April Fools’ Day is celebrated every year on 1st April by playing pranks, practical jokes and spreading hoaxes. The jokes and their victims are called April fools. People playing April Fool jokes expose their prank by shouting April Fool. Some newspapers, magazines, and other published media report fake stories, which are usually explained the next day or below the news section in small letters. Although popular since the 19th century, the day is not a public holiday in any country.
Geoffrey Chaucer’s The Canterbury Tales (1392) contains the first recorded association between April 1 and foolishness.
The Origin Of April Fool’s Day
The custom of setting aside a day for the playing of harmless pranks upon one’s neighbor is recognized everywhere in the world. Some precursors of April Fools’ Day include the Roman festival of Hilaria.
Bertha R. McDonald, in Harper’s Weekly explicated an origin of April Fools’ Day, stating that some “authorities gravely back with it to the time of Noah and the ark, and the London Public Advertiser of March 13, 1769, prints the following paragraph concerning this theory: ‘The mistake of Noah sending the dove out of the ark before the water had abated, on the first day of April, and to perpetuate the memory of this deliverance it was thought proper, whoever forgot so remarkable a circumstance, to punish them by sending them upon some sleeveless errand similar to that ineffectual message upon which the bird was sent by the patriarch’.
In the Netherlands, the origin of April Fools’ Day is often attributed to the Dutch victory at Brielle in 1572, where the Spanish Duke Álvarez de Toledo was defeated. “Op 1 april verloor Alva zijn bril.” is a Dutch proverb, which can be translated to: “On the first of April, Alva lost his glasses.” In this case, the glasses (“bril” in Dutch) serve as a metaphor for Brielle. This theory, however, provides no explanation for the international celebration of April Fools’ Day.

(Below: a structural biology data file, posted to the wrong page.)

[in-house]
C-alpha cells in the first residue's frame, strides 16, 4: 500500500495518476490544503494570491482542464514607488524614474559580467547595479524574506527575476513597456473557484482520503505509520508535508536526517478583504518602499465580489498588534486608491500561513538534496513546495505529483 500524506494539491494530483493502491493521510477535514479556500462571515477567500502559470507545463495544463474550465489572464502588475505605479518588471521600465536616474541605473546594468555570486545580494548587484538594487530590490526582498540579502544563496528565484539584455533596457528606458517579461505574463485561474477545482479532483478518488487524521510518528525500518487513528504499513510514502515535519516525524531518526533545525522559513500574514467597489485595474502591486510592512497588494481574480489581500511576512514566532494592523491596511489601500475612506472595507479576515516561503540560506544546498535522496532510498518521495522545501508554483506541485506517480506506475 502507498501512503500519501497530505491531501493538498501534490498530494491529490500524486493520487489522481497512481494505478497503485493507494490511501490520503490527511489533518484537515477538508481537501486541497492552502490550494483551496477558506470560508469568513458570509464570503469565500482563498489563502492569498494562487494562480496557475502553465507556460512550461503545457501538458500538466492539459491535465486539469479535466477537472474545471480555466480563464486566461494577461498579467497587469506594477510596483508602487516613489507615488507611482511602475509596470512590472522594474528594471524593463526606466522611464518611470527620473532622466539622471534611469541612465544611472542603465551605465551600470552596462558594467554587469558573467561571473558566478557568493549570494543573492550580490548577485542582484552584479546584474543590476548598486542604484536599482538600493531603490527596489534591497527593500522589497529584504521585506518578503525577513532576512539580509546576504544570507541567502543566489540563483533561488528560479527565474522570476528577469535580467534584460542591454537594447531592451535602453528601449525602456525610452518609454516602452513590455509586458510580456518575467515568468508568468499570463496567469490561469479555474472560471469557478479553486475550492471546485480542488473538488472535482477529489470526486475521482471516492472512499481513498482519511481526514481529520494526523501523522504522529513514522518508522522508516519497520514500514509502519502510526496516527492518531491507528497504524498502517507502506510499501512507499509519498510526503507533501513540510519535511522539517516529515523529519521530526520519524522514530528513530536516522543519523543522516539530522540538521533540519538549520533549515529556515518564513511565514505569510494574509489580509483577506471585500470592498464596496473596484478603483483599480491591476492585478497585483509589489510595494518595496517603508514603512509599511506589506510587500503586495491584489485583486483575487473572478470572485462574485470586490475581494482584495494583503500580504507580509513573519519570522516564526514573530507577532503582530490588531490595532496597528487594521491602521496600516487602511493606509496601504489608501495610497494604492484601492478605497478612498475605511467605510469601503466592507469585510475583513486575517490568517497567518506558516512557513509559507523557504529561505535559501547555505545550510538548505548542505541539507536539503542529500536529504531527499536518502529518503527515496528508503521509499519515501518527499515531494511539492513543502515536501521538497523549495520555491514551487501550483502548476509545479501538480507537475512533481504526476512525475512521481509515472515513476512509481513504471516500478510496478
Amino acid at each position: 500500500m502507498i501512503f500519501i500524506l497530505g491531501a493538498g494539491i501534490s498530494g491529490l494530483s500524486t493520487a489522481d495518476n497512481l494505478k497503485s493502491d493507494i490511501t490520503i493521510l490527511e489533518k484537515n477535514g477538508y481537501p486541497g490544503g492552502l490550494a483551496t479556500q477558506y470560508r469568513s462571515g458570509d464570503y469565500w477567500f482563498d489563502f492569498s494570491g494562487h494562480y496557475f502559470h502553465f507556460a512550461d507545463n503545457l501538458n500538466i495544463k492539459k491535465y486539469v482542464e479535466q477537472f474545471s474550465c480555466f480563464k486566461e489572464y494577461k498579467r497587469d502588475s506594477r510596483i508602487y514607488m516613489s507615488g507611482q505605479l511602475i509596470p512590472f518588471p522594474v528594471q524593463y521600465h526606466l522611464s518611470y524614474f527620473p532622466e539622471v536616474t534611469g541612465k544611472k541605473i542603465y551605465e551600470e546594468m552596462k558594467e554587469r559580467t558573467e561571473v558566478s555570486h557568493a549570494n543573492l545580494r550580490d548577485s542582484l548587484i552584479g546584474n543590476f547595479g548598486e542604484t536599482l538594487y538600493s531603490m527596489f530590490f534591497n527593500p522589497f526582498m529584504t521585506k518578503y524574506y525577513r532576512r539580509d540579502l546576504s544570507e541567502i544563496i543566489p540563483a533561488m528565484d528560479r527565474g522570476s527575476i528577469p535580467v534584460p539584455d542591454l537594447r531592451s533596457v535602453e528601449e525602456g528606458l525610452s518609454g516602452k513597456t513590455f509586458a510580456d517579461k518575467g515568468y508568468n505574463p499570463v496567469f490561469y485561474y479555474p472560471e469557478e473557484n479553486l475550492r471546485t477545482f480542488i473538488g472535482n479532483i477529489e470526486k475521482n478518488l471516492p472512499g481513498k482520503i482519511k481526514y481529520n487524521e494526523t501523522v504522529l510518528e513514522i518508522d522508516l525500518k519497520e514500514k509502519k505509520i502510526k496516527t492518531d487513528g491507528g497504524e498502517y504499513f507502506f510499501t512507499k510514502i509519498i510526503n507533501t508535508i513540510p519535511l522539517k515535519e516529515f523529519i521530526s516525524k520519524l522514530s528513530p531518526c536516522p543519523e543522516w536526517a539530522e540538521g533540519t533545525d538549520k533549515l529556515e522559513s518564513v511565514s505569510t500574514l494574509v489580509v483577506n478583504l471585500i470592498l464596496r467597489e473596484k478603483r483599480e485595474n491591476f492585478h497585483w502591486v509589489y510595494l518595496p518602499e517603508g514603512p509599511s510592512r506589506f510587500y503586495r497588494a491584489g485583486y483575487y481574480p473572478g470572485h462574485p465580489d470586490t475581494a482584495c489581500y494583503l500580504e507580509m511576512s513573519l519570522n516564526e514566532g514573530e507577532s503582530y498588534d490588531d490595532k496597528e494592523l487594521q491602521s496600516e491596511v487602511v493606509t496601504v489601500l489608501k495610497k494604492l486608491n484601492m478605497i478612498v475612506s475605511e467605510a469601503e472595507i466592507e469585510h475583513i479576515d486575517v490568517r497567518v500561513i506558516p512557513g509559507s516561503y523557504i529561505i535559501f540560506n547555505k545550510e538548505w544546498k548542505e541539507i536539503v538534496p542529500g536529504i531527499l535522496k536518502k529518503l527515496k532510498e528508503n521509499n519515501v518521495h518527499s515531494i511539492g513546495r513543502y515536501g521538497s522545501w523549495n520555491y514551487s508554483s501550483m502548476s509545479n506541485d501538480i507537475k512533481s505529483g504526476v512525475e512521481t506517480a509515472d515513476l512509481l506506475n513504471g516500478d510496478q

April Fools’ Day Pranks
As people playing pranks on one another on April Fools’ Day, elaborate practical jokes have appeared on radio and TV stations, newspapers, web sites, and have been performed by large corporations. In one famous prank from 1957, the BBC broadcast a film in their Panorama current affairs series purporting to show Swiss farmers picking freshly-grown spaghetti, in what they called the Swiss Spaghetti Harvest. The BBC were later flooded with requests to purchase a spaghetti plant, forcing them to declare the film a hoax on the news the next day. On April Fools’ Day 2016, online football news channel Goal.com falsely reported that FC Barcelona winger Lionel Messi agreed to a €500 million deal to sign with Real Madrid for five years. The reporter’s name used in the article was “Lirpa Loof”, which is “April Fool” spelled backwards.
With the advent of the Internet and readily available global news services, April Fools’ pranks can catch and embarrass a much wider audience than ever before.
Books, films, telemovies and television episodes have used April Fool’s Day as their title or inspiration. Examples include Bryce Courtenay’s novel April Fool’s Day (1993), whose title refers to the day Courtenay’s son died. The popular 1990’s sitcom Roseanne featured an episode titled “April Fools’ Day.” This turned out to be intentionally misleading, as the episode was about Tax Day in the United States on April 15 – the last day to submit the previous year’s tax information.
Finally, I will be dropping recharge cards PINs on my Blog today in celebration of the Fools’ day.